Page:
There's SO much history in the instrument, but I feel like it's up to players now to get out there and prove it can do most things a city bass can do, and in some cases do it better.

    Of course, we've also reached a point in bass history where most of the players attracted to the upright are generally conservative about how, when, and where it should be used.

    It's an interesting dynamic. I'm just an aging punk rocker/metal head, but I see SO much potential for the instrument to break down barriers.

    Arco through a wah pedal alone is one of the coolest sounds ever that a bass guitar just can't replicate.

    Aside from some thrash and speed metal, I don't personally see any reason the URB couldn't be used anywhere.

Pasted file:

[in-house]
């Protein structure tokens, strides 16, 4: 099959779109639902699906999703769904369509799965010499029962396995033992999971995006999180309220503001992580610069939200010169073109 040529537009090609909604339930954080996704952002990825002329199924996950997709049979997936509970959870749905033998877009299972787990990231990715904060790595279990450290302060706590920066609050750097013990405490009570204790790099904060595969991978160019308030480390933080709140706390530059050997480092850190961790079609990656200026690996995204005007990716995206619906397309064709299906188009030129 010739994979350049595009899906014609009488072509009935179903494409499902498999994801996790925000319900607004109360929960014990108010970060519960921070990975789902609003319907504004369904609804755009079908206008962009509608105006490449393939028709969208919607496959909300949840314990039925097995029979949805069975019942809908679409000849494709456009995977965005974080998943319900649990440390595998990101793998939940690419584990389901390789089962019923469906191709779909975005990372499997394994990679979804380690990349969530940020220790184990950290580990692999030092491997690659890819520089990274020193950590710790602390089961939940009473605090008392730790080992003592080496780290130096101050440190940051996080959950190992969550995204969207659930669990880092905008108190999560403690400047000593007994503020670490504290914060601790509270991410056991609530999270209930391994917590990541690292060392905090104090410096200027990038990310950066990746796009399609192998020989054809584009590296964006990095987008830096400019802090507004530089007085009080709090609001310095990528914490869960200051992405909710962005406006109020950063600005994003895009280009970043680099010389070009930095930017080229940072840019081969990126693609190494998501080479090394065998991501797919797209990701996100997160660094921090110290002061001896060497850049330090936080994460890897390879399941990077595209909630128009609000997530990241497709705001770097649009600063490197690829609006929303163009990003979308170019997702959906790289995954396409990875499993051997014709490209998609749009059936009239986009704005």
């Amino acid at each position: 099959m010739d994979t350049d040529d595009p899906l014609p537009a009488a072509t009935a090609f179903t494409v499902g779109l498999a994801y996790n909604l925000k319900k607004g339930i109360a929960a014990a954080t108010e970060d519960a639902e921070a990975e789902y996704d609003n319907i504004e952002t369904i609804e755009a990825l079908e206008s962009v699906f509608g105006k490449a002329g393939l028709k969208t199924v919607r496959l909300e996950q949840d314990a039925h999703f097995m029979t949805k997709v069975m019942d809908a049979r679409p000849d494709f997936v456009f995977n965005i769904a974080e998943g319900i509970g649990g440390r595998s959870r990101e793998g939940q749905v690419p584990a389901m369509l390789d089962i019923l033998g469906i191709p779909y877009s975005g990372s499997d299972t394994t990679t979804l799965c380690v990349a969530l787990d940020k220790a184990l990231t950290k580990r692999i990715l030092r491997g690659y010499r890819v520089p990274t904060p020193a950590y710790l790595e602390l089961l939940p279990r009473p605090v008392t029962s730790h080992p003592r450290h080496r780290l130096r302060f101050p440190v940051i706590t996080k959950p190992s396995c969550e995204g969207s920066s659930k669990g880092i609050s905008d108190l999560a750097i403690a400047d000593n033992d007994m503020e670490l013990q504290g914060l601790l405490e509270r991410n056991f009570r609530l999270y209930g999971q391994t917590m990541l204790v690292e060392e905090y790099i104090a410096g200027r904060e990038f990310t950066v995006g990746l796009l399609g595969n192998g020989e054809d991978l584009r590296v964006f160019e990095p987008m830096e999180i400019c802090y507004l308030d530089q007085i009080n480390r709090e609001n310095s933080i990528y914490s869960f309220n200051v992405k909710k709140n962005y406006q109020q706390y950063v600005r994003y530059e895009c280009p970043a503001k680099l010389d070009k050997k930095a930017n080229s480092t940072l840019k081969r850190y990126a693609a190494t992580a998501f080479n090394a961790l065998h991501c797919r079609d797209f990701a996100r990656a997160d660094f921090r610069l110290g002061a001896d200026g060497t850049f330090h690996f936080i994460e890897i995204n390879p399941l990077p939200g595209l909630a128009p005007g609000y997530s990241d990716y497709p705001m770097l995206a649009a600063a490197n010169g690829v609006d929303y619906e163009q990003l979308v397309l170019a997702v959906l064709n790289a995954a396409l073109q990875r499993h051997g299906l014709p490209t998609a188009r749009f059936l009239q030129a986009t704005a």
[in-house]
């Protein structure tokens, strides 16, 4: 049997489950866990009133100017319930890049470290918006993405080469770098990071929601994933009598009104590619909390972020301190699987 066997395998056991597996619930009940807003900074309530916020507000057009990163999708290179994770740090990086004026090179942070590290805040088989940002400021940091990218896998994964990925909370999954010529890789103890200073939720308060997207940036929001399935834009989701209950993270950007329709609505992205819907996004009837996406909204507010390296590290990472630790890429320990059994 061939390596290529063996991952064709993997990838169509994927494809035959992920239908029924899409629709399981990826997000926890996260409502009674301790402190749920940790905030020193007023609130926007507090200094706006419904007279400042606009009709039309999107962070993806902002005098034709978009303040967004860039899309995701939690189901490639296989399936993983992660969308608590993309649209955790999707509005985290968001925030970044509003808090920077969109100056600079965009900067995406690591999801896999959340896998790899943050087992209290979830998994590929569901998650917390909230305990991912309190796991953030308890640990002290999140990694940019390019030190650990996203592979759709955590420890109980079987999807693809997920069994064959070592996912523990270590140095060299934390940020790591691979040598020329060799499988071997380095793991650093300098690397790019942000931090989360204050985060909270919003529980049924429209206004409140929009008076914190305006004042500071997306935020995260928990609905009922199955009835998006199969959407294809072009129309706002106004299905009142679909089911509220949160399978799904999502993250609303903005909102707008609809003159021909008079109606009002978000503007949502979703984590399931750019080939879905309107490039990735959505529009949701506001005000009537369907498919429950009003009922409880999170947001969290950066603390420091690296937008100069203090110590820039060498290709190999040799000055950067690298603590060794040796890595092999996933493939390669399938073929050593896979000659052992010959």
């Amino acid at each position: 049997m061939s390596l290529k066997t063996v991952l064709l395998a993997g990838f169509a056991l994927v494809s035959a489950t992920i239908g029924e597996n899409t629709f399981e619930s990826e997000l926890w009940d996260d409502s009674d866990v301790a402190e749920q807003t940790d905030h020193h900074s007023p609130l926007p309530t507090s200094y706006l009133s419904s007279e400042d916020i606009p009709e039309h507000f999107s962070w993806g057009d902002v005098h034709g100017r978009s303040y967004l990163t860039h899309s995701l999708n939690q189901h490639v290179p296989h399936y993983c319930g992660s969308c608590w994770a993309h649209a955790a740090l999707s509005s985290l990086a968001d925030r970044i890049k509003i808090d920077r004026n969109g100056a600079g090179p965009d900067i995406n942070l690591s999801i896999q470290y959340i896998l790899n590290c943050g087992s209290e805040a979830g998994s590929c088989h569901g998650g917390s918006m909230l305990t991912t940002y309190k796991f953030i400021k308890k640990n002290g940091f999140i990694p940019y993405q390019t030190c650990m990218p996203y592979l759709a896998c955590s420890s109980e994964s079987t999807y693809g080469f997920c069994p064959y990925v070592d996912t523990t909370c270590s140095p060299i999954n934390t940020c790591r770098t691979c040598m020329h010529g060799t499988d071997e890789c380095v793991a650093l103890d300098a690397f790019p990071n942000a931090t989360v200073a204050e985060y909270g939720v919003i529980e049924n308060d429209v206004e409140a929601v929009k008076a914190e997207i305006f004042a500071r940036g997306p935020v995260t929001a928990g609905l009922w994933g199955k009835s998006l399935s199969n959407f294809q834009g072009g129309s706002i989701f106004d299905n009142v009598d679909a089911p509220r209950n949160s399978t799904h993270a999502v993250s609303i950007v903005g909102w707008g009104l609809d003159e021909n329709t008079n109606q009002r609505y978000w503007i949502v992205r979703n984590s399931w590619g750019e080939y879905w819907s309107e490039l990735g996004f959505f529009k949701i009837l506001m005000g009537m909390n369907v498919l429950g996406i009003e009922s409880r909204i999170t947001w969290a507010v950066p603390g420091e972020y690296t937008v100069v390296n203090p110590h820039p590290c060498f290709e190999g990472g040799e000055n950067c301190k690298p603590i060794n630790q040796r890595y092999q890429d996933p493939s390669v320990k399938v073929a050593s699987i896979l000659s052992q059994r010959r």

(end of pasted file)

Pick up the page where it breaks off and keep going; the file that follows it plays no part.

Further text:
Heck, I thought it was cool playing in my old hard rock band back in the day.

    5StringBlues likes this.
  18. Mrlen613


    Jul 19, 2008
    I actually I actually just started to do this as well. We play a mix of jazz standards and some rock tunes depending on what singer we are working with. I used to switch between the electric and upright but then decided just to play everything on upright and haven't looked back. I'm enjoying it more and it brings something to the band that is a little less common. I would say go for it!
    Hoyt likes this.
  19. "Maybe I'm Amazed' by McCartney, with an arco bass solo…last week someone commented with how impressed he was that we had 'countrified' that song. Countrification really wasn't the goal of our arrangement, but I'm happy he liked it.
    Hoyt likes this.
  20. It is important to understand that this is and has been a very "typical" idea for some time now. If you don't at least have a strong and clear idea to play a particular song then you are just jumping on a "bandwagon". It you want to stand out, approach whatever genre you are in with irony-free rigor.